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wisdom of each age is chiefly a derivation from all preceding ages, not excepting the most ancient, just as a noble stream, through its whole extent and in its widest overflowings, still holds communication with its infant springs, gushing out perhaps in the depths of distant forests, or on the heights of solitary mountains. We only mean to say, that the stream of religious knowledge is to swell and grow through its whole course, and to receive new contributions from gifted minds in successive generations. We only regret that Milton did not draw more from the deep and full fountains of his own soul. We wish only to teach, that antiquity was the infancy of our race, and that its acquisitions, instead of being rested in, are to bear us onward to new heights of truth and virtue. We mean not to complain of Milton for not doing more. He rendered to mankind a far greater service than that of a teacher of an improved theology. He taught and exemplified that spirit of intellectual freedom, through which all the great conquests of truth are to be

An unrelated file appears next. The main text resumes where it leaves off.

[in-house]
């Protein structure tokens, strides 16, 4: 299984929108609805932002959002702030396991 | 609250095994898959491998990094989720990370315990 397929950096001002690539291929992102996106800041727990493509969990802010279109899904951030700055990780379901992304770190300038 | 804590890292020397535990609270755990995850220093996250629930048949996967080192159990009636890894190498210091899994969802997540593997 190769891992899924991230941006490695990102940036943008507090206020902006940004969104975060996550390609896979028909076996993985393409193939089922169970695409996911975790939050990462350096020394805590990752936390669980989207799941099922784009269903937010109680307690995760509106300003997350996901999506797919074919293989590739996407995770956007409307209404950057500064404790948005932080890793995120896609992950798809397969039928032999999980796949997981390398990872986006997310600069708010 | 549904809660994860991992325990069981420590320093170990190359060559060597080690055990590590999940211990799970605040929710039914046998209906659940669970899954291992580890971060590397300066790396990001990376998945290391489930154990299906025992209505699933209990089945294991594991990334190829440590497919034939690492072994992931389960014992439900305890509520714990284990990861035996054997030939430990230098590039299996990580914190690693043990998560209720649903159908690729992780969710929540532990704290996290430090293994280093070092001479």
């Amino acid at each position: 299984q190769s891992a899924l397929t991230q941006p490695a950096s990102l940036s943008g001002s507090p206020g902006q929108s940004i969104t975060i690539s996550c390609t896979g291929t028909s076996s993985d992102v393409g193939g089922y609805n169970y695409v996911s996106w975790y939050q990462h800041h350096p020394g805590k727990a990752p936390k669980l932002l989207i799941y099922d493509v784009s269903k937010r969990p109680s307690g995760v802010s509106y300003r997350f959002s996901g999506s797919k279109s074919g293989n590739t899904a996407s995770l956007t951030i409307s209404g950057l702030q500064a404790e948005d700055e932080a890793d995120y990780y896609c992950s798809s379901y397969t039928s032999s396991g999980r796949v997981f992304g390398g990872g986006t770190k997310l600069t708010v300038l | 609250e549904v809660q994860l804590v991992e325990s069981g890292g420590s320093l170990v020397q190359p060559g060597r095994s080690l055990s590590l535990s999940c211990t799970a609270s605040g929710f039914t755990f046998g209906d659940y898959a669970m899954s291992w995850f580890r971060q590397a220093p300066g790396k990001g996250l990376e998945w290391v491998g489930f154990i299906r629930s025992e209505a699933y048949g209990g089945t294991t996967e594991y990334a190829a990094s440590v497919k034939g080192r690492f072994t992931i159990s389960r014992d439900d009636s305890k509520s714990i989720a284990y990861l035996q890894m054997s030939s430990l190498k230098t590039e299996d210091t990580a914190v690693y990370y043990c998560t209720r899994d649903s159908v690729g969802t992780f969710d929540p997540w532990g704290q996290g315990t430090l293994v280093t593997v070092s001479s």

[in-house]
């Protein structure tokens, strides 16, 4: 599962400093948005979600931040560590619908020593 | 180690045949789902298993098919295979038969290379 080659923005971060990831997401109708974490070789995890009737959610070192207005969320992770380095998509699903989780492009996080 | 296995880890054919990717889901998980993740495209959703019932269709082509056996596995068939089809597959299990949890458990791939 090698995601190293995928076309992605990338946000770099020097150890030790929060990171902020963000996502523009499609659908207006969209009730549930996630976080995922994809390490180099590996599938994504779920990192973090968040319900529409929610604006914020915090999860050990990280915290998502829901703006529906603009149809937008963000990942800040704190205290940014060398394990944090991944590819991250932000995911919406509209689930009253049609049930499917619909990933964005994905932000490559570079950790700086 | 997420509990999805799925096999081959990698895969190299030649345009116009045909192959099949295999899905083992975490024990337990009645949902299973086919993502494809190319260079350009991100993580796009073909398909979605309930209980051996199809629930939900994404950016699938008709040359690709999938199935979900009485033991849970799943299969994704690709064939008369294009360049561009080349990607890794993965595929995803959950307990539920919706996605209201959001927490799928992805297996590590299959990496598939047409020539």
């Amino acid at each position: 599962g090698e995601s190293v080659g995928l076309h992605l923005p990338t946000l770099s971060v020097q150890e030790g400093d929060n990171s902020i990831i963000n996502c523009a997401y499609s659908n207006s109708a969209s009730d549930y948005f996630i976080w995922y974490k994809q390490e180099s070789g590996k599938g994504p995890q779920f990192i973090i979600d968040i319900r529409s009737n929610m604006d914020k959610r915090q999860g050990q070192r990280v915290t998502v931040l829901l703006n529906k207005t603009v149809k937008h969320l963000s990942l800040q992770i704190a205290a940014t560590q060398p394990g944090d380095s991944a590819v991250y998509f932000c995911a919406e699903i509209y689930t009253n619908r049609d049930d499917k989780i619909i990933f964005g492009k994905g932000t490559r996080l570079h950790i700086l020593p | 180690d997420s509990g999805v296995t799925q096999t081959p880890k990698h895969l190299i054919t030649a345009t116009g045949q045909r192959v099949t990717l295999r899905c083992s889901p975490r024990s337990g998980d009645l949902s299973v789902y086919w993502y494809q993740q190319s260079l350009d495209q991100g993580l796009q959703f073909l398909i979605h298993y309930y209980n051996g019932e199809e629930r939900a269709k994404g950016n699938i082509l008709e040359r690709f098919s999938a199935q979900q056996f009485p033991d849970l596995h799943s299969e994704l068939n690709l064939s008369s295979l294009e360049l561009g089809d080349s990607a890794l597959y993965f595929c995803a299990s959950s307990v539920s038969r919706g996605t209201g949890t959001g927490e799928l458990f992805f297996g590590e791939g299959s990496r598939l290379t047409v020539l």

achieved, and by which the human mind is to attain to a new consciousness of its sublime faculties, and to invigorate and expand itself forever.
We here close our remarks on Milton. In offering this tribute, we have aimed at something higher than to express and gratify our admiration of an eminent man. We believe that an enlightened and exalted mind is a brighter manifestation of God than the outward universe; and we have set forth, as we have been able, the praises of an illustrious servant of the Most High, that through him, glory may redound to the Father of all spirits, the Fountain of all wisdom and magnanimous virtue. And still more; we believe that the sublime intelligence of Milton was imparted, not for his own sake only, but to awaken kindred virtue and greatness in other souls. Far from regarding him as standing alone and unapproachable, we believe that he is an illustration of what all who are true to their nature, will become in
the progress of their being; and we have held him forth, not to excite an ineffectual admiration, but to stir up our own and others' breasts to an exhilarating pursuit of high and ever-growing attainments in intellect and virtue.